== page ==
As a direct access immigration barrister practising out of London I am still regularly instructed by solicitors and very recently I was in the Court of Appeal doing a strange case. It was an “old style” article 8 case that plainly engaged article 8. The oddity of the case was that mother and child were from the West Indies yet the father was from Africa. The Secretary of State had issued three refusal letters.
Not one of the letters considered:
a. s.55 of the Borders, Citizenship and Immigration Act 2009;
b. that the family would be split up;
c. that notwithstanding that there was a child there had not been an appealable decision made since 2012.
The UTJ refused permission and permission to appeal. The Court of Appeal on papers refused permission but I obtained permission from the Court of Appeal at an oral hearing during which an extremely experienced Judge opined that the Home Office reconsider and hoped that the case would not come back for a full hearing.
This was in late 2015, the matter dragged on and came before the full Court, despite some last minute attempts to settle. The Secretary of State in the letter had considered rules that were not prayed in aid and further did not make any mention of s.55 nor of the potential breakup of the family. The Court of Appeal considered in passing that the decisions were very poor in quality and this should find its way into the published decision.
The Court of Appeal accepted the argument that if the family wanted a right of appeal they should make another application or wait.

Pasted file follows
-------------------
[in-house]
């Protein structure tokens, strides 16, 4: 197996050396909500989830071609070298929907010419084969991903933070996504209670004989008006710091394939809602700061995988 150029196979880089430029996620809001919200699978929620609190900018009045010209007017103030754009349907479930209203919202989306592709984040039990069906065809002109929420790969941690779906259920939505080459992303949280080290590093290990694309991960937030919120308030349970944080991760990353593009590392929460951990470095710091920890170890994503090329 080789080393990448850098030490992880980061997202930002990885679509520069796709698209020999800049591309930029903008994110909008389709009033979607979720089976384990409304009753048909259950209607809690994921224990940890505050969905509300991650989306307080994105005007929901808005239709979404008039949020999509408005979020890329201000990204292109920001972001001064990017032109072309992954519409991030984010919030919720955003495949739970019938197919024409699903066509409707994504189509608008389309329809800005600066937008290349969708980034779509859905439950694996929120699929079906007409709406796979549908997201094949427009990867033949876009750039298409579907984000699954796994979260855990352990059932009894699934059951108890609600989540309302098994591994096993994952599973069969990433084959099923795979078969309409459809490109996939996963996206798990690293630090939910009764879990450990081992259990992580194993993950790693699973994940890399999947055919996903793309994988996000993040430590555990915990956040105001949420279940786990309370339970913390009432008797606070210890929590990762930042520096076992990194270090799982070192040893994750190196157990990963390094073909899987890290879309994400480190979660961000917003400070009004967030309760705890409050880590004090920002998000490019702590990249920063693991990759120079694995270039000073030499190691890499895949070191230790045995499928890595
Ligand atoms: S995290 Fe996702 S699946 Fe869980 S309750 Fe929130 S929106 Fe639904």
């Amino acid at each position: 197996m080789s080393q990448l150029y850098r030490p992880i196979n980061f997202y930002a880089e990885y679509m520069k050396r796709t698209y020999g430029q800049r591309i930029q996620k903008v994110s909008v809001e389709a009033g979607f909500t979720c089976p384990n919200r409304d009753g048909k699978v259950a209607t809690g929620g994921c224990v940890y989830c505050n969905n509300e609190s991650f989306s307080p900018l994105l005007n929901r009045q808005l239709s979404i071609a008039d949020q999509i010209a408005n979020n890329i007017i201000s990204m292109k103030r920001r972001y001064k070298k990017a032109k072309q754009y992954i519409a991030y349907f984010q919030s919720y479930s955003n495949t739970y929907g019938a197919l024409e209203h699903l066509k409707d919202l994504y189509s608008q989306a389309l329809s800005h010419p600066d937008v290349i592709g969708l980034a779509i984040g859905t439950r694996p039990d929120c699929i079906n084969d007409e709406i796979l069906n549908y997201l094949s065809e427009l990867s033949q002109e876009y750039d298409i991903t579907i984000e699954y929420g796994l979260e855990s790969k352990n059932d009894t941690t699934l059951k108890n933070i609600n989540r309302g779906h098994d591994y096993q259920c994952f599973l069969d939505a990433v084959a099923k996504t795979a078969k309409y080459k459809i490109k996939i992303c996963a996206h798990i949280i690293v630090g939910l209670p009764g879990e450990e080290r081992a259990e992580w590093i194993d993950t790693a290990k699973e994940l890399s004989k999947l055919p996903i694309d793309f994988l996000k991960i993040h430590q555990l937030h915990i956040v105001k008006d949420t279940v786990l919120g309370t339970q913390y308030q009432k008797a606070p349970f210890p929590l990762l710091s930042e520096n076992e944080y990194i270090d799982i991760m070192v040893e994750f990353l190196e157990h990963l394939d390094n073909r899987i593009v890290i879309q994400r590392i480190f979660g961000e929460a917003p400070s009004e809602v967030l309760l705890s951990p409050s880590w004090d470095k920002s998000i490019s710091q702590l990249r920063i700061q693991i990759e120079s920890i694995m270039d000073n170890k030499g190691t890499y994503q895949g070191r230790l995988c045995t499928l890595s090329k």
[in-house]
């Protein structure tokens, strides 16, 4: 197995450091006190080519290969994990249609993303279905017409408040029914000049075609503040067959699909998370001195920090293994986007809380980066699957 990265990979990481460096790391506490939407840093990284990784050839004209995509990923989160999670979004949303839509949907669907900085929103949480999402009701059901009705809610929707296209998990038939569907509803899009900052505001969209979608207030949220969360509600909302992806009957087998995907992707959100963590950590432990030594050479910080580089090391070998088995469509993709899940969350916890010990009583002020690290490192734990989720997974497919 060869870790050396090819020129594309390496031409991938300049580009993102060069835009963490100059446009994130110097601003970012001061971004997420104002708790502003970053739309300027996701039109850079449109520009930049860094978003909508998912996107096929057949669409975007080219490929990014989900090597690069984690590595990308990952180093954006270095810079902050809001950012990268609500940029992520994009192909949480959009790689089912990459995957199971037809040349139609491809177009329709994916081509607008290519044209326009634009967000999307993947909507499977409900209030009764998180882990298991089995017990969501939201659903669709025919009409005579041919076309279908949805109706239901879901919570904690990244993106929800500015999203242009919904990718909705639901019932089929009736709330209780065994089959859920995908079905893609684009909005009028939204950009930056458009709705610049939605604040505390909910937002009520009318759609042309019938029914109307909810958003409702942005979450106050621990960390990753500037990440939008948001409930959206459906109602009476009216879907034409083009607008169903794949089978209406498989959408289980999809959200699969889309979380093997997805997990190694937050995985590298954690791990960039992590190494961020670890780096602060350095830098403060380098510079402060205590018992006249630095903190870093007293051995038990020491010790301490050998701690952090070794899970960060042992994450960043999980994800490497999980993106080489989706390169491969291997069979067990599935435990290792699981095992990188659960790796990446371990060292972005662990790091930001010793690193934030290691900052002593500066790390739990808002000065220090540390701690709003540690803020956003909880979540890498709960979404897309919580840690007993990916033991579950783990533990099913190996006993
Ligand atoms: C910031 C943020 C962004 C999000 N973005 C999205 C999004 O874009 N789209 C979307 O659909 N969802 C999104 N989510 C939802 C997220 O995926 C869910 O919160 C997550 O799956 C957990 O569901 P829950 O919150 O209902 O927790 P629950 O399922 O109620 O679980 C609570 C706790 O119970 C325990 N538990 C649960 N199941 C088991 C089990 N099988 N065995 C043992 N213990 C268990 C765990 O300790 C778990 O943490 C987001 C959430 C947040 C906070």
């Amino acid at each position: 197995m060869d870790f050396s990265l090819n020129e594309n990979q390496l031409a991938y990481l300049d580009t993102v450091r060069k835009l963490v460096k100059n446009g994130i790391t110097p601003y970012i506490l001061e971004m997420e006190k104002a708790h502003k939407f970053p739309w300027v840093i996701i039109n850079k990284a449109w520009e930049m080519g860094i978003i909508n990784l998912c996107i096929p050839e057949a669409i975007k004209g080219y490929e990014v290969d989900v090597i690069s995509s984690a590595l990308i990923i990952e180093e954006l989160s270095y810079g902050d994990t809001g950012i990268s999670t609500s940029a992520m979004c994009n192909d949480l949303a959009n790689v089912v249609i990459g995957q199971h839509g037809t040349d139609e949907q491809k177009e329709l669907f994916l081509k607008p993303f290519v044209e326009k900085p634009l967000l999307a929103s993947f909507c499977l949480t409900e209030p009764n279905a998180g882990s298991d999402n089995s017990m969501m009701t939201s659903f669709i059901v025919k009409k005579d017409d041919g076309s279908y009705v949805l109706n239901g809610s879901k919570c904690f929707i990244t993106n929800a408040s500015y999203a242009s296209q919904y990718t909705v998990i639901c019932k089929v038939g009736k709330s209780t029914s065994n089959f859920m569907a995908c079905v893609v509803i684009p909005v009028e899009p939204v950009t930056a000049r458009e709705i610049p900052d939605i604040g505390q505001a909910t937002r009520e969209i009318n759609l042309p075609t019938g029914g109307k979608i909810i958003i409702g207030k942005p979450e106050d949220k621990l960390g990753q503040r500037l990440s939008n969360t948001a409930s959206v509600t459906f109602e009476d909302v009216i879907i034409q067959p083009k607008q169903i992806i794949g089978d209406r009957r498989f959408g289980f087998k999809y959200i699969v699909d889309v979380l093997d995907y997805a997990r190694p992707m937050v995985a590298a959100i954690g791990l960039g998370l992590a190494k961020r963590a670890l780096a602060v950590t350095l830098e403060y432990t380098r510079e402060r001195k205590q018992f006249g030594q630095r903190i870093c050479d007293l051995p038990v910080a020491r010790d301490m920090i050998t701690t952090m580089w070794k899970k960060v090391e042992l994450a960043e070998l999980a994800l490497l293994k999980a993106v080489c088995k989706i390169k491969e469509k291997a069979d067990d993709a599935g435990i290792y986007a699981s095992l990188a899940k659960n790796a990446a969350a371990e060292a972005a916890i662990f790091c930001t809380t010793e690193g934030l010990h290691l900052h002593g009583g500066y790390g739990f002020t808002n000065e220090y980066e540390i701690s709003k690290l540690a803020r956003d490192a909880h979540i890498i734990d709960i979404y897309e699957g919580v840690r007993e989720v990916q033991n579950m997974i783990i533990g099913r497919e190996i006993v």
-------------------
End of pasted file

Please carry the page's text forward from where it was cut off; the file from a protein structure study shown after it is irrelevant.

While the outcome was for the case was that it was lost it could have been far far worse. After dismissing the appeal both Lord Justices stated that they expected the Secretary of State to take such steps so as to give a right of appeal within around 3 months. Indeed one LJ stated that it would take an “imaginative” argument on the part of the Secretary of State not to have taken such steps.
After the appeal I consulted with senior counsel and we are considering an appeal to the Supreme Court given that the letters make no mention at all of s.55 of the BCIA 2009, it is not possible to read into them as in the case of Alladin  EWCA 1191 that s.55 of the BCIA 2009 had been considered substantively in the decisions.
I will keep readers posted.
Paul Turner is an experienced and highly regard direct access immigration barrister who is the head of Imperium Chambers , 32 Beford Row, London, WC1R 4HE, 07432 101 211 or 0207 242 3488 and a member of the chambers of Goldsmith Chambers, the Temple the chambers of Tony Metzer QC and who can be contacted 7 days a week for assistance.